By Summer Pease
Making the decision between Running Start or taking AP classes is definitely a big one. There are a lot of things to consider, not only academics but how it will affect you outside the classroom as well. I have experience with both types of classes and want other students to benefit from what I have learned.
Running Start has some significant incentives. It is tuition-free and a family only covers fees in books for the college credit you earn. It lets you learn in a more independent way. To thrive in Running Start you must have some internal motivation. You don’t see your teachers every day, and many times if you’re lost you need to stick up for yourself and what you need to succeed academically.
As a Running Start student, this decision has affected my life greatly, and mostly for the better. One of the misconceptions that come with doing Running Start is that you won’t have the high school experience. Many students trying to figure out if Running Start would work for them believe they will miss out on moments in high school, and that does not have to be true. In Washington State, you can take both Running Start and high school classes (get more details from OSPI). If you want to be involved at your high school and do Running Start classes, you can. I choose to stay involved in my high school: I am an active member of my school’s ASB, and I have all the access to sports events and dances as the rest of my peers.
Before I began Running Start classes at Wenatchee Valley College academically full-time, I took many Advanced Placement (AP) classes at my high school. One benefit of AP classes is if you earn a certain score on AP exams, your credits will transfer to many postsecondary schools across the nation. But that can also be a downfall of AP for those who struggle with tests. You may have an A in the class but get a 2 on the exam and not earn any college credit. With Running Start, you simply have to pass the class to earn college credit. There are also only a certain number of AP classes available at every high school, and not all have the same programs. Local community colleges often have a wide variety of classes available.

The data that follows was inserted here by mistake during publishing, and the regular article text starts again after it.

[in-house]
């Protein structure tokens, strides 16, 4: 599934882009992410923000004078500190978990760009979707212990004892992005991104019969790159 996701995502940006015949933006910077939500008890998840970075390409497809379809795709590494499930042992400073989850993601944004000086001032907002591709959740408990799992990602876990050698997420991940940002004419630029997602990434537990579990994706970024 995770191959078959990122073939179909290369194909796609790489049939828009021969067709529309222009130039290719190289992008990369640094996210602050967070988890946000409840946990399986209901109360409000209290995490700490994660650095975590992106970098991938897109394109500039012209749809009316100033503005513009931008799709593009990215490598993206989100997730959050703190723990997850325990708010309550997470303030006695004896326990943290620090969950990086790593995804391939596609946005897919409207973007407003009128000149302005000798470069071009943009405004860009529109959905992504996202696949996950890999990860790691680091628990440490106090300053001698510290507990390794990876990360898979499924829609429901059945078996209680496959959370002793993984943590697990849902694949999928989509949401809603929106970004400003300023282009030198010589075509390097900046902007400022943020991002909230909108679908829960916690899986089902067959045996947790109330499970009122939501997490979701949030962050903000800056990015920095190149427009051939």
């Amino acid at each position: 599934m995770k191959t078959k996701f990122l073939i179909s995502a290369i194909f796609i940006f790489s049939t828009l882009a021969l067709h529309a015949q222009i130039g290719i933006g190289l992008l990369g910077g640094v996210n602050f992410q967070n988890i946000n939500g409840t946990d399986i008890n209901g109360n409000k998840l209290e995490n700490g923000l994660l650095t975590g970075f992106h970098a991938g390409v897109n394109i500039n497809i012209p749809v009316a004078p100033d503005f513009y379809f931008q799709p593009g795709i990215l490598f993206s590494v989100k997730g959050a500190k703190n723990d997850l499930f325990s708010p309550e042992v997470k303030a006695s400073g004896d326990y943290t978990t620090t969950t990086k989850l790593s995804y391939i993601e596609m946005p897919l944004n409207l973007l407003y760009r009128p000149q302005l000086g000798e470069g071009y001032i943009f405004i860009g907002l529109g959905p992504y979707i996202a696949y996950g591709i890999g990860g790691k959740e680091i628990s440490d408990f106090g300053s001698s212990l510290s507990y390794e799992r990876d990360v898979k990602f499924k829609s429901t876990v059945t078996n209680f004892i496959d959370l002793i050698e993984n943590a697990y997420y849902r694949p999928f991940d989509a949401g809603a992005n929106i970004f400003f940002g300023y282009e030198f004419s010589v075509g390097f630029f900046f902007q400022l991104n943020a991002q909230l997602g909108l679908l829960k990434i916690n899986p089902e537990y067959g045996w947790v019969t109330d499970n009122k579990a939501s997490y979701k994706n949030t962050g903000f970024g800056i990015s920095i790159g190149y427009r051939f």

Before I enrolled in Running Start, I knew I wanted to go out of state for college. This aspiration of mine was one of the biggest deciding factors for my family as to why I have pursued Running Start. I am now a high school senior and applying to schools across the nation and at different academic levels, and every one I have applied to will accept all of my credits. Running Start also allows you to complete your Associate of Arts degree at the same time you graduate high school. And many community colleges also offer different types of degrees, including Associate of Business and Associate of Science. Whatever degree you choose likely will transfer to many public universities in the United States. Washington state colleges and universities treat Running Start credits the same way they do other college credits in terms of transferring (OSPI).
Making the decision about whether to take AP or Running Start courses is a big one. All programs will set you up for success. In Running Start you are required to be independent and motivate yourself since you’re not in the classroom every day. AP classes happen at high schools and require students to succeed on the exam to earn college credit. Both programs are rigorous, but they are formatted completely differently. When making this decision, consider your goals and strengths. You got this!
This blog is part of the Ready Washington Student Storytellers project.